Uromastyx Health

Many common Uromastyx health problems can be prevented with proper husbandry. Proper housing includes a dry enclosure, safe substrate, adequate temperature and basking areas, and plenty of space. Humidity can cause respiratory problems and scale rot. Improper substrate such as walnut shells or calci-sand can cause impaction in the gut if swallowed. Improper diet can also result in impaction, as well as vitamin/mineral deficiencies such as Metabolic Bone Disease (MBD).

Always be ready to take your Uromastyx to the vet if the reptile is visibly ailing. Reptiles in general are good at masking health problems because in the wild, the weak get taken out by predators or become ostracized from the group. It is a good idea to have a fecal scan run on new additions to the collection or at a sign of illness. See our Reptile Resources page for links to reptile vets.

Always quarantine your new addition(s) for 30-90 days before introducing them to other animals. Always be prepared to keep animals in solitary enclosures in case of fighting.

Diet-Related Health

Most diet-related health problems in Uromastyx lizards can be prevented by offering a highly varied diet of leafy greens, vegetables, flowers, beans, seeds and a limited amount of fruit.

MBD

Metabolic Bone Disease or MBD is the most common affliction of captive reptiles, and Uromastyx are no exception. MBD is a spectrum of disorders related to calcium deficiency, most cases are diet related. The bioavailability of calcium is determined not just by overall calcium in the diet but also the interaction of other vitamins & minerals such as vitamin D3 and phosphorus. When the right balance is not available in the diet, calcium is pulled from the bones.

Signs of MBD include soft jaws, disfigured bones, swollen joints, trembling and general signs of ill health. Calcium is for more than just bones. Internal problems include lack of muscle control, loss of liver, kidney and nerve function and problems in blood clotting. Severe cases of MBD do result in death, usually from heart failure. The healthy level of calcium in the bloodstream is roughly 1%. Over-supplementation with calcium is rare but possible.

Providing a balanced diet is crucial to prevent Metabolic Bone Disease in Uromastyx lizards. Choosing foods that are both high in calcium AND low in phosphorus are the best way to give uros the building blocks these reptiles need to function properly.

The final component in calcium absorption is Vitamin D3, either via diet supplementation or UVB exposure.

Dehydration

Provide your Uromastyx with either a humid hide or allow him to burrow to regulate his humidity needs. Uros will retreat to their burrows at night after digesting their food; in the wild, they have extensive and deep burrows and move around accordingly. Burrows up to 3 feet have been discovered, with humidity levels ranging from 50-90% depending on the season and rainfall. Temperatures are fairly constant at 70-75 degrees.

Under most circumstances, Uromastyx don’t need water bowls and should instead be provided with plant foods with high water content. Additionally, providing a light mist on the sides of the enclosure in the morning once a week to allow them to drink should be fine as long as the humidity levels don’t exceed 40% for an extended period of time.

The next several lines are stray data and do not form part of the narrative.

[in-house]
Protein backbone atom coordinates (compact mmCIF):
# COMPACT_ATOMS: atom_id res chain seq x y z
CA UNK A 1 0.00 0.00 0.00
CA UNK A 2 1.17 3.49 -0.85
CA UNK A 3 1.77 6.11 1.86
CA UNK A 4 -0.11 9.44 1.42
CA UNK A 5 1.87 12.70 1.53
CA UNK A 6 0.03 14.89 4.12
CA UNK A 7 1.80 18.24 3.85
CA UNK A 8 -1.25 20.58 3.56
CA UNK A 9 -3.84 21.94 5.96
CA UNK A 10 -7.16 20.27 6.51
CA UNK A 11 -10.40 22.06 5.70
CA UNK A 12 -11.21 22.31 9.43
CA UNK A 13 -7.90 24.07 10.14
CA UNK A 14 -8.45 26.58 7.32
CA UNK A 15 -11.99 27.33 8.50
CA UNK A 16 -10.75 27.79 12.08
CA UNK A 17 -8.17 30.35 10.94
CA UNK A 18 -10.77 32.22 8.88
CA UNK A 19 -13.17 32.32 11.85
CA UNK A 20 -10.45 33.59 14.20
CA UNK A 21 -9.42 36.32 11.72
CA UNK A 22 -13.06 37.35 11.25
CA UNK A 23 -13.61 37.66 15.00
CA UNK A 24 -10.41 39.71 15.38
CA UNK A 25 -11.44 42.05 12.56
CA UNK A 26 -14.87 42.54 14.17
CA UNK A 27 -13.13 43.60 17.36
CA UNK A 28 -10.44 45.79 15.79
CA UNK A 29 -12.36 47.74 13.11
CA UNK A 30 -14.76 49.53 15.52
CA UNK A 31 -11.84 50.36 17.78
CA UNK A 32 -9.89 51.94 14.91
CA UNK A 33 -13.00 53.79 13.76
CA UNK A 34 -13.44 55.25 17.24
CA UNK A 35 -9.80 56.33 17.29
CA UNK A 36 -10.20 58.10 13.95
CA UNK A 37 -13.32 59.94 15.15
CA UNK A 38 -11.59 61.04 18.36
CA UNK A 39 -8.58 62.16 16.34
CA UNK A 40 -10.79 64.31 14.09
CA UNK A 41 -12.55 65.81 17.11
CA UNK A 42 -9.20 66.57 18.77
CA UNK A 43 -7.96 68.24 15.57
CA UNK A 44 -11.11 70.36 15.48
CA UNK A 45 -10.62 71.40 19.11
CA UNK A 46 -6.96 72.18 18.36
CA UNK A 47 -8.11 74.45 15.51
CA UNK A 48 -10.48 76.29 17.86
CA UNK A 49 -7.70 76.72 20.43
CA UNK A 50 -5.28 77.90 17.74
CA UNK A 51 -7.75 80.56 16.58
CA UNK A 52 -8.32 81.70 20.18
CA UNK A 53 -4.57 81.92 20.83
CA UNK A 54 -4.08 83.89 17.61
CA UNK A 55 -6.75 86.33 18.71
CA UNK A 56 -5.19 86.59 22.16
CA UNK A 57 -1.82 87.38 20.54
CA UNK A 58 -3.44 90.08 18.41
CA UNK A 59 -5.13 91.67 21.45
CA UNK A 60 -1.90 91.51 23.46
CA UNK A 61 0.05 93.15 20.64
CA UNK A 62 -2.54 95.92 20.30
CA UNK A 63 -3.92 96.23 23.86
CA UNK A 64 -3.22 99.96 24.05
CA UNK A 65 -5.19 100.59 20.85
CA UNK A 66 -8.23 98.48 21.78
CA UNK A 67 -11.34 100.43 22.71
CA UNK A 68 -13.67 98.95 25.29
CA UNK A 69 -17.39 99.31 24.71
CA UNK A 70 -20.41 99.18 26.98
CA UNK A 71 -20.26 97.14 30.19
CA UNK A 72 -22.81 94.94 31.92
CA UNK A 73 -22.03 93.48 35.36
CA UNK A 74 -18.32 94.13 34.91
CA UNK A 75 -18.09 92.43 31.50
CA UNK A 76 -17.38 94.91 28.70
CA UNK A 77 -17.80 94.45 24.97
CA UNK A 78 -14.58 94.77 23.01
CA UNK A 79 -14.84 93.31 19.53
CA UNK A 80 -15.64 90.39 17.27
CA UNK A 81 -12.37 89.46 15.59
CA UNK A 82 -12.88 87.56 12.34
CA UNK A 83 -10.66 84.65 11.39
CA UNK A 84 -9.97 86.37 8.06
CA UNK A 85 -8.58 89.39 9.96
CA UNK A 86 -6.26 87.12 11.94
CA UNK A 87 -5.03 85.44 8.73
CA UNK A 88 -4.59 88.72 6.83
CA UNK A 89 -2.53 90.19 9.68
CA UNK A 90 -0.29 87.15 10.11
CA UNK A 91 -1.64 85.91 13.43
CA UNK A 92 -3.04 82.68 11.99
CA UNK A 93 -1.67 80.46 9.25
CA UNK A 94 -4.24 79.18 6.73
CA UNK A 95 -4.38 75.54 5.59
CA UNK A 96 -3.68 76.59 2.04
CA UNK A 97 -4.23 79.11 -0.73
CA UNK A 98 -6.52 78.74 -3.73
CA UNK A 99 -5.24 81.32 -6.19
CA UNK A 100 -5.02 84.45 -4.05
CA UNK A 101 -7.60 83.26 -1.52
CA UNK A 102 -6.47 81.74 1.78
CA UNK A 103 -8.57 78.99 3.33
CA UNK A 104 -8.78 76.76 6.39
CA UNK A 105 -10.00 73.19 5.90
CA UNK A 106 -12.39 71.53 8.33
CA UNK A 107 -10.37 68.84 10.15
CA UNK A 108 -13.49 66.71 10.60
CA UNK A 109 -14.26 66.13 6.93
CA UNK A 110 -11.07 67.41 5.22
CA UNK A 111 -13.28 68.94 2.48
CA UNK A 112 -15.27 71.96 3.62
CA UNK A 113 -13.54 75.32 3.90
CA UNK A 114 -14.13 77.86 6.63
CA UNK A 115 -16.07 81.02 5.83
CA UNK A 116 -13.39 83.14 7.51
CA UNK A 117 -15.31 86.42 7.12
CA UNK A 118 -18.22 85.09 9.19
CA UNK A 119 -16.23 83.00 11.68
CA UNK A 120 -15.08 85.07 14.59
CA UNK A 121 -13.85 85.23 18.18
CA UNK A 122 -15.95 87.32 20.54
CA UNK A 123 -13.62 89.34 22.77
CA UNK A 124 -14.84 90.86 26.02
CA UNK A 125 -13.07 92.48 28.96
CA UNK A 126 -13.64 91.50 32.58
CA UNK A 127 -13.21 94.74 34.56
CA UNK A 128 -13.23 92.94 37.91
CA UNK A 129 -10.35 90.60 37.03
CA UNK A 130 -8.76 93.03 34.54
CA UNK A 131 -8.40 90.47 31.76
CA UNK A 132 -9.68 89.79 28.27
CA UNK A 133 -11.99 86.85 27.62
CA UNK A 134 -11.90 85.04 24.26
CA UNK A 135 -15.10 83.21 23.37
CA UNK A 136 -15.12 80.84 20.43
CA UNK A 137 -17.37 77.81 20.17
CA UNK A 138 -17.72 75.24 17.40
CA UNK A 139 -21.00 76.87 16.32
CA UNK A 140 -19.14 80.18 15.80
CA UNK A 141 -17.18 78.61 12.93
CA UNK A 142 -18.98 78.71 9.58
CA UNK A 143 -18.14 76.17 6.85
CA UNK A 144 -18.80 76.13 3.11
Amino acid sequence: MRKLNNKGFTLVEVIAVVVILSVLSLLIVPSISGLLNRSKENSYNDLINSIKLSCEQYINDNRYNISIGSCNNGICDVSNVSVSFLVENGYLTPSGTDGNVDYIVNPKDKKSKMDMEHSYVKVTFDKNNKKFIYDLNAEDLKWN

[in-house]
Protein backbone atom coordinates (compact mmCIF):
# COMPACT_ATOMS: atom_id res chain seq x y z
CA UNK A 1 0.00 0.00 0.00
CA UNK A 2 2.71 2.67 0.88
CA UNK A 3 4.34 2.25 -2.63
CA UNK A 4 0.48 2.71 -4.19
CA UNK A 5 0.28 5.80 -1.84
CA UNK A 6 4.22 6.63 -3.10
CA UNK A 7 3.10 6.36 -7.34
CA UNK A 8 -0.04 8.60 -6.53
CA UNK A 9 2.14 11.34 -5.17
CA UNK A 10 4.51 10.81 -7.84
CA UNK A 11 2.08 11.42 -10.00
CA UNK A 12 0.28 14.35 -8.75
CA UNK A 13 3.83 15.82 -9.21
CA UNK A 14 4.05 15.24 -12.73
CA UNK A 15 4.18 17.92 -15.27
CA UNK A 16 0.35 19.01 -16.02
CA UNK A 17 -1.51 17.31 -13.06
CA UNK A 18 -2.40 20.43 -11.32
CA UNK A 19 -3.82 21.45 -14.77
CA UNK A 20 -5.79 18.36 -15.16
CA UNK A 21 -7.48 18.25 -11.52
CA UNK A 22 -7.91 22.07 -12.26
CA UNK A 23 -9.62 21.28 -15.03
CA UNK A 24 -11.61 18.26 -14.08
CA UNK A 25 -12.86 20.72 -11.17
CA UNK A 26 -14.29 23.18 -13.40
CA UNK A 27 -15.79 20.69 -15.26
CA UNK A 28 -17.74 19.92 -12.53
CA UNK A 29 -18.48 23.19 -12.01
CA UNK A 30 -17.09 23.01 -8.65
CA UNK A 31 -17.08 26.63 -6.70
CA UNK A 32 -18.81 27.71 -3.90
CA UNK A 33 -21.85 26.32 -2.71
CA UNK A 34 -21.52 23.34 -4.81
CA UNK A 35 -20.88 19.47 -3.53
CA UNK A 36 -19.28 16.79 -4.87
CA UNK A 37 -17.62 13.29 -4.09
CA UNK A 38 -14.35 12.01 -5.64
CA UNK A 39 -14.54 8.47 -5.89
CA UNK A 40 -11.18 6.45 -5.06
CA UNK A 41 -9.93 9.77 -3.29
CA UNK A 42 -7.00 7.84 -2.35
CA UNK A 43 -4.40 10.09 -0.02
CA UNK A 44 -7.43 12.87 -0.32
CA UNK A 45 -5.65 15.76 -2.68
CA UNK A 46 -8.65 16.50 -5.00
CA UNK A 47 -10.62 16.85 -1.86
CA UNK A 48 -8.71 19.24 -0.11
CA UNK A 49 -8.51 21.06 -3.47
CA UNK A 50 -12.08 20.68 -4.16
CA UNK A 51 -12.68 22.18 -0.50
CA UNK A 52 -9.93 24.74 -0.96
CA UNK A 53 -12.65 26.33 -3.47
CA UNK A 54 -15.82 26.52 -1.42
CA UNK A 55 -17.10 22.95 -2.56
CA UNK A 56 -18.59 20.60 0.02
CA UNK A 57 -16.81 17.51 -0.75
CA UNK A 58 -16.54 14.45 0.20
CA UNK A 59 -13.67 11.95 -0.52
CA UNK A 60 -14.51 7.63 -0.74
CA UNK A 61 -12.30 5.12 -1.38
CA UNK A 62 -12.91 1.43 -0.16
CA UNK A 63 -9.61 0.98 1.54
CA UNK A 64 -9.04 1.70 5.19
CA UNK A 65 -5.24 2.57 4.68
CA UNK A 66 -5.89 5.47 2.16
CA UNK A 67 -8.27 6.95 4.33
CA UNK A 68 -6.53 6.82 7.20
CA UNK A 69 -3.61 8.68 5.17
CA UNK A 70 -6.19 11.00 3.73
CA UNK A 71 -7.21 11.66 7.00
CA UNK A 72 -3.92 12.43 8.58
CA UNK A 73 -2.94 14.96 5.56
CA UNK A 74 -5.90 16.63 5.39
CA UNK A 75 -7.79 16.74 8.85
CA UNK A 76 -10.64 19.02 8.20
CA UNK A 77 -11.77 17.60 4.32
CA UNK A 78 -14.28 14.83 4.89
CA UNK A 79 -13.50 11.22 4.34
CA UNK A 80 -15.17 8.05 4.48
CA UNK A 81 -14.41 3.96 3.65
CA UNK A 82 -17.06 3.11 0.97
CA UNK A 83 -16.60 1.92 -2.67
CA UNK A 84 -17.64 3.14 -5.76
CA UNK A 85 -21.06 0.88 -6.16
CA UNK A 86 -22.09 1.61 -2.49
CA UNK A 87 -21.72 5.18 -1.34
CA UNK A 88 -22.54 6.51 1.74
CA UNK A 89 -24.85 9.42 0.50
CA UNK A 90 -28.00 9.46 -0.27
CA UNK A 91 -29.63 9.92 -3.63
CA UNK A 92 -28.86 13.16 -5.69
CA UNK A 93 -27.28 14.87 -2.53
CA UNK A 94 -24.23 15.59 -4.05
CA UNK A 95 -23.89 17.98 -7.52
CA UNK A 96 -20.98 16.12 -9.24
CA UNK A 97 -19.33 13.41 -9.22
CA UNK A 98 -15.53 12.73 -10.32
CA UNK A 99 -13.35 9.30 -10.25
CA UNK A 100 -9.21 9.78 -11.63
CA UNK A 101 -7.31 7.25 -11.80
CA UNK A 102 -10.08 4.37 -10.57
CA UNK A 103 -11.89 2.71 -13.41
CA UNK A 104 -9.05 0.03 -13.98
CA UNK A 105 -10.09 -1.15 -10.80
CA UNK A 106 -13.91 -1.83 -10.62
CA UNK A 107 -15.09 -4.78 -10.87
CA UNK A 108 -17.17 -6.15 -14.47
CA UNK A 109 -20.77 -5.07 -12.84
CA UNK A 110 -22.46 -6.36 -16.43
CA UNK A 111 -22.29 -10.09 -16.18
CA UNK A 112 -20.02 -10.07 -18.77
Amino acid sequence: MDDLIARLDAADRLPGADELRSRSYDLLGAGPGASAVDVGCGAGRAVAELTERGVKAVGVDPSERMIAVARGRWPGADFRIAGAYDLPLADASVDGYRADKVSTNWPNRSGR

Emaciated uros that have gone off-feed are also dehydrated. When they don’t eat, their stomachs shrink, their energy level drops and appetite is suppressed. Therefore, it is important to offer drinking water for these individuals. Dehydration also affects their ability to process proteins, so remove any beans/legumes from the diet. No insects!

It is important to address the issue of dehydration before resorting to force feeding. The impact of this can affect health later on. Get appropriate vet care in issues of severe dehydration and starvation before attempting force feeding.

High-Protein Diets

Excess protein is hazardous to dehydrated Uromastyx lizards because it over-taxes the kidneys and liver. Over time, too much protein for any Uromastyx can affect kidney and liver function. For tortoises, a safe level of protein has been estimated at an average 4%[1]. Strive to keep the amount of protein from plant foods low by avoiding excessive feeding of beans and other legumes. Green legumes such as alfalfa, clover, etc. are good to feed in moderation.

Do not feed insects to your Uromastyx. Insects are not part of their native diet for most species. They are unnecessary at best and dangerous at worst.

Gut Flora

Herbivorous reptiles such as Uromastyx species are uniquely adapted to the local environment. They do not have the same digestive systems as mammals, with their masticating teeth, multi-chambered stomachs and cud-chewing, that are useful when eating tough vegetation. Uromastyx rely entirely on their gut flora (and possibly small stones) to break down plant matter and extract nutrients. This is a generally inefficient process and keeping the right balance of microorganisms is very important. This gut flora includes “beneficial bacteria” and even protozoans[1] and nematodes[2]. This is combined with the uro’s preferred 130 degree basking temperature to digest their meals.

The use of antibiotics, such as Baytril, and parasite treatments, such as Panacur, will kill off these microorganisms, making it difficult for the Uromastyx to digest food. NutriBAC df is a respected brand of probiotic. Repashy “Veggie Dust” also contains beneficial ingredients to boost gut flora.

Refusing Food

Most of the time, Uromastyx are fine if they skip meals for up to a week. Common causes are food preferences, changes of season, stress, low temps, and sadly, illness.